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October 9, 2020

A Student Count Day Like No Other, and a Counting Method to Match

  • Counting the number of students in each district takes on added importance because the counts are used for distribution of state foundation allowance funding.
  • Because many districts have moved to remote learning only and others are offering some type of hybrid model of instruction, counting students physically present in a school building on a particular day is not an option this year.
  • With the policy changes adopted as part of “Return to Learn” and the 2020-21 School Aid budget, all districts now have a method to count students regardless of their learning environment and are assured that they will receive the full per-pupil funding revenue that accompanies each student they enroll.

Counting the number of students enrolled in public schools this fall will be one of the many things that school officials will do completely differently this year. What was already a fairly complex, technical, and time-consuming requirement was made even more so by the coronavirus pandemic and the shift to remote learning. This year’s student count day (Wednesday, October 7) was like no other before it. 

To adapt to the realities of the pandemic, policymakers modified how the state counts students and changed how it determines pupil “membership” for purposes of distributing funding. The funding policy change seeks to ease the financial pinch districts anticipate from widespread enrollment losses. But, it also reverses course on the state’s long-standing policy that “funding follows the student” to the school district he or she enrolls in. Since adopting the new student count policy, the legislature passed a measure to mitigate the unintended financial harm that growing districts would incur under the new policy. 

Counting Students in the Time of Coronavirus

Since the adoption of Michigan’s current school funding system in 1994, a school district’s total budget has been primarily determined by the number of enrolled students. Districts receive a fixed amount of money, called a foundation allowance, for every pupil enrolled. In a normal school year, the student count is based on counts conducted in the fall and the previous spring. Normally, the two counts are weighted differently (90 percent of the current-year fall count and 10 percent of the previous-year spring count) and then added together to arrive at a “blended” enrollment count (or “membership” in the parlance of the School Aid Act).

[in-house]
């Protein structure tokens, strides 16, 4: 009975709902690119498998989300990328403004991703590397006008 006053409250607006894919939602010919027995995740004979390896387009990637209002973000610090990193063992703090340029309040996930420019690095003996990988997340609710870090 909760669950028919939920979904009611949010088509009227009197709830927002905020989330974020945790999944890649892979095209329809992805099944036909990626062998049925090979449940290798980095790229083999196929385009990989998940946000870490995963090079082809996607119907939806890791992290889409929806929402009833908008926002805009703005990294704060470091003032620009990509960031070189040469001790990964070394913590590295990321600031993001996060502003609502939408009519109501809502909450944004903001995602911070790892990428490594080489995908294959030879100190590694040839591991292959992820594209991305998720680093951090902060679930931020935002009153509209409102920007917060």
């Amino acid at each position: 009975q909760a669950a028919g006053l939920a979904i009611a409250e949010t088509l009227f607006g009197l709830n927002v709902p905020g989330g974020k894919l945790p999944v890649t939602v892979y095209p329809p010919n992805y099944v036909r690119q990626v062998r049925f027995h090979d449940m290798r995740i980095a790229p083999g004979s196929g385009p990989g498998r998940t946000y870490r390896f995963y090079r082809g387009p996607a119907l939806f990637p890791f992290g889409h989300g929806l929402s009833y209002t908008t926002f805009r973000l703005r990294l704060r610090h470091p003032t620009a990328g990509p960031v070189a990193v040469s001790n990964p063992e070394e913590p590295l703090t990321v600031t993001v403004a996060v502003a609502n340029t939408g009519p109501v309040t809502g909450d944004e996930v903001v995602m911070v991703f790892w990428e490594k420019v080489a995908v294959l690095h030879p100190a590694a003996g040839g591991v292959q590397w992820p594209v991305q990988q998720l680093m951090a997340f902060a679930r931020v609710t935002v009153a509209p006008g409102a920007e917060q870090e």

But this year is anything but normal for public education. Because many districts have moved to remote learning only and others are offering some type of hybrid model of instruction, counting students physically present in a school building on a particular day is not an option. The state did not have a method for counting students “attending” school in these settings. That is why state lawmakers, in late August, adopted entirely new and different methods to count students and distribute state aid this fall. 

Counting students during the pandemic was just one of many issues addressed in a bi-partisan “Return to Learn” legislative package approved weeks before the start of school this fall.  Lansing policymakers also made changes in state law dealing with the minimum number of days and hours of instruction that districts had to meet to count students in attendance. For those districts operating in a fully online or hybrid environment, rather than conducting a physical count of students, schools will have to determine the number of students “engaged in pandemic learning” on count day.  This involves schools either documenting that students had multiple two-way interactions with their teachers or that students participated in course-related activities in each class on count day.

The new student count method will be used for both fall 2020 and spring 2021 count days.

Counting Students (or not counting lost students) to Ease Financial Strains

In addition to modifying how students are counted, the “Return to Learn” package changes what student counts are used and the weights assigned to each. Rather than use the traditional 90/10 membership blend, fall 2020-21 student count is based on a “super blend”; 75 percent of a district’s 2019-20 student count (using the fall and spring physical counts from last school year) and 25 percent of a district’s 2020-21 student count (using the new method described above). 

Prior to the Michigan Legislature settling on the “super blend,” a number of school officials, including the State Superintendent, called for a complete student membership “freeze.” They wanted districts to be able to use their 2019-20 attendance numbers for distributing state aid in 2020-21. They argued that freezing enrollment would provide greater funding certainty and stability to their budgets in light of the disruptions caused by the pandemic. Administrators feared that there would be considerable student “churn” in and out of districts, as well as students moving to homeschooling and private education, as parents looked for the best and safest learning environment for their children. 

Freezing enrollment would guarantee that one factor (student enrollment) used in determining the amount of foundation allowance funding districts receive would not change. At the time, schools faced the prospect of a sizable foundation allowance cut due to a projected $1 billion shortfall in the School Aid Fund. Mathematically, this certainly would provide greater year-over-year funding stability for those districts that experience sizable enrollment declines this fall. An enrollment freeze would mitigate the financial impact associated with any reduction in a district’s foundation allowance. (Note: An improved economic outlook and tax revenue estimates eliminated the projected School Aid Fund deficit and allowed for a one-time $65 per-pupil increase in the 2020-21 K-12 education budget.)

The final “Return to Learn” package did not “freeze” district enrollment, but it created an entirely new method that effectively achieves a similar objective. The new law set up a weighting system to give the previous year’s student count three times more importance (i.e., weighting) than the current-year count. From a budget perspective, this allowed a district to receive 75 percent of the per-pupil funding attached to a student that was enrolled the previous year but not this year. In effect, the policy told districts that they did not have to fully count their lost students.